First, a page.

Author: Elizabeth Christie
Christie, Elizabeth, 2006 Explosions in the Narrative: Action films with Lacan, Flinders University, Department of Archaeology
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Since the late seventies, the violence, speed and spectacle associated with the genres of war films, Westerns and the spectacular melodramas of early cinema have developed into a distinct genre of its own – the action film. With the development of the stylistic language at the core of this generic universe came derogatory generalisations and a tendency to categorise simplistically. To overcome these simplifications, this thesis explores the shifts in generic language to distinguish its subtleties and complexities of logic. Overwhelmingly the genre is considered masculine, but the purpose of this thesis is to explore the logic of this masculinity and analyse the effect of the feminine upon it. Beginning with overviews of the theoretical attempts to grasp the concept of genre that focus primarily on the limitations of the view of their having distinct boundaries, the theory that genre theory has failed is investigated. Leaving this view of boundaries through an exploration of symbolic universes that have translucent boundaries, the filmic movement of genre passes back and forth through the theoretical frameworks. The intention is not to analyse the overall concept of genre, but to focus on the symbolic universe and the language intrinsic to action films. The rules of action cannot be simply transposed onto other generic categories but stand-alone. Genre theory does not fail if approached from a perspective of discourse analysis focusing on the development of symbolic universes. Using Jacques Lacan’s theory of the four discourses, and focusing primarily on the oppositions of the Master’s and the Analyst’s discourse, the question moves from the listing of conventions as the markers of the boundaries of genre, to exploring why the combination of certain conventions and signifiers coming together created the genre. Through Lacanian discourse analysis it becomes apparent that the generally acknowledged logic of masculine and feminine are limited. The masculine is the ‘norm’ that appears to need no explanation, but the feminine has transgressed the norm and shown the construction of fantasy inherent in the genre. This has led to post-action films that are ambiguous both in their generic structure and symbolic language.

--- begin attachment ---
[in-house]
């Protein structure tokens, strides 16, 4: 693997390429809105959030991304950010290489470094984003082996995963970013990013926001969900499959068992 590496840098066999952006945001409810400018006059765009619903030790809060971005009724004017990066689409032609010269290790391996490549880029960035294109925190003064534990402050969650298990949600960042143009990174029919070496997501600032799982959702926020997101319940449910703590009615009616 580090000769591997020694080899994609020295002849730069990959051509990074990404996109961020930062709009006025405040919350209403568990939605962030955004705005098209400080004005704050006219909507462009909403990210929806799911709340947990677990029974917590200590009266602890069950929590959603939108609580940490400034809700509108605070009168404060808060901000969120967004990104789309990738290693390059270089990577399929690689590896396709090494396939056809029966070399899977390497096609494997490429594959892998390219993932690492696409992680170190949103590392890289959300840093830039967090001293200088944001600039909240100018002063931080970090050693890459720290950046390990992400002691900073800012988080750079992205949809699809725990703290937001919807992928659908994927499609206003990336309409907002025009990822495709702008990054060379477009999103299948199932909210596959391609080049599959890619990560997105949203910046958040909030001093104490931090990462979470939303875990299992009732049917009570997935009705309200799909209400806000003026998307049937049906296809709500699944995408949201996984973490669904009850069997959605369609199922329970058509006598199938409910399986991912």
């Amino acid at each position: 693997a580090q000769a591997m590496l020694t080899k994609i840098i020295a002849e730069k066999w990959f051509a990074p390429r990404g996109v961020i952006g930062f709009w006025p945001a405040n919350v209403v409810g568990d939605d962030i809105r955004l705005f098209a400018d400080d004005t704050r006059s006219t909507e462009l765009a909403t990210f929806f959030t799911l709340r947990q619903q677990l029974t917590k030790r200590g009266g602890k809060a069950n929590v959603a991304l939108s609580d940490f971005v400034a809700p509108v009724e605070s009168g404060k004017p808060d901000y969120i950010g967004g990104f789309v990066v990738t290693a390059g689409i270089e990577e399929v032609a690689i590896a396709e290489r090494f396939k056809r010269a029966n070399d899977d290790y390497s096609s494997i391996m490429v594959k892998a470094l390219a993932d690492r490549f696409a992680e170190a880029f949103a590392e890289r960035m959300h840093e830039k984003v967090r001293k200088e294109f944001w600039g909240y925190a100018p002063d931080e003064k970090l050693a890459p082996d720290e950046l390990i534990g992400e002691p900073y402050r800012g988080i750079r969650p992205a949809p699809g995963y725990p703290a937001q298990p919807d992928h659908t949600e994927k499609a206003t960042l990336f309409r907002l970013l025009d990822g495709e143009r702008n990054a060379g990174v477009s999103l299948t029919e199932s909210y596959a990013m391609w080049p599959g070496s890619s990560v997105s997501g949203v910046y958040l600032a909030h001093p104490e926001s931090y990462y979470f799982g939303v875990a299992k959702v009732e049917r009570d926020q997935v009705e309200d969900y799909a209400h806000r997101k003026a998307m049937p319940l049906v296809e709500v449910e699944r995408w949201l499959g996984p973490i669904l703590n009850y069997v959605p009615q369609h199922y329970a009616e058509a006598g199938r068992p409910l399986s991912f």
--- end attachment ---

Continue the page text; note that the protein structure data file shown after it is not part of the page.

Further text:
Keywords: Action films,genre,Jacques Lacan,four discourses,film genre theory
Subject: Screen Studies thesis
Thesis type: Masters
School: School of Humanities and Creative Arts
Supervisor: John McConchie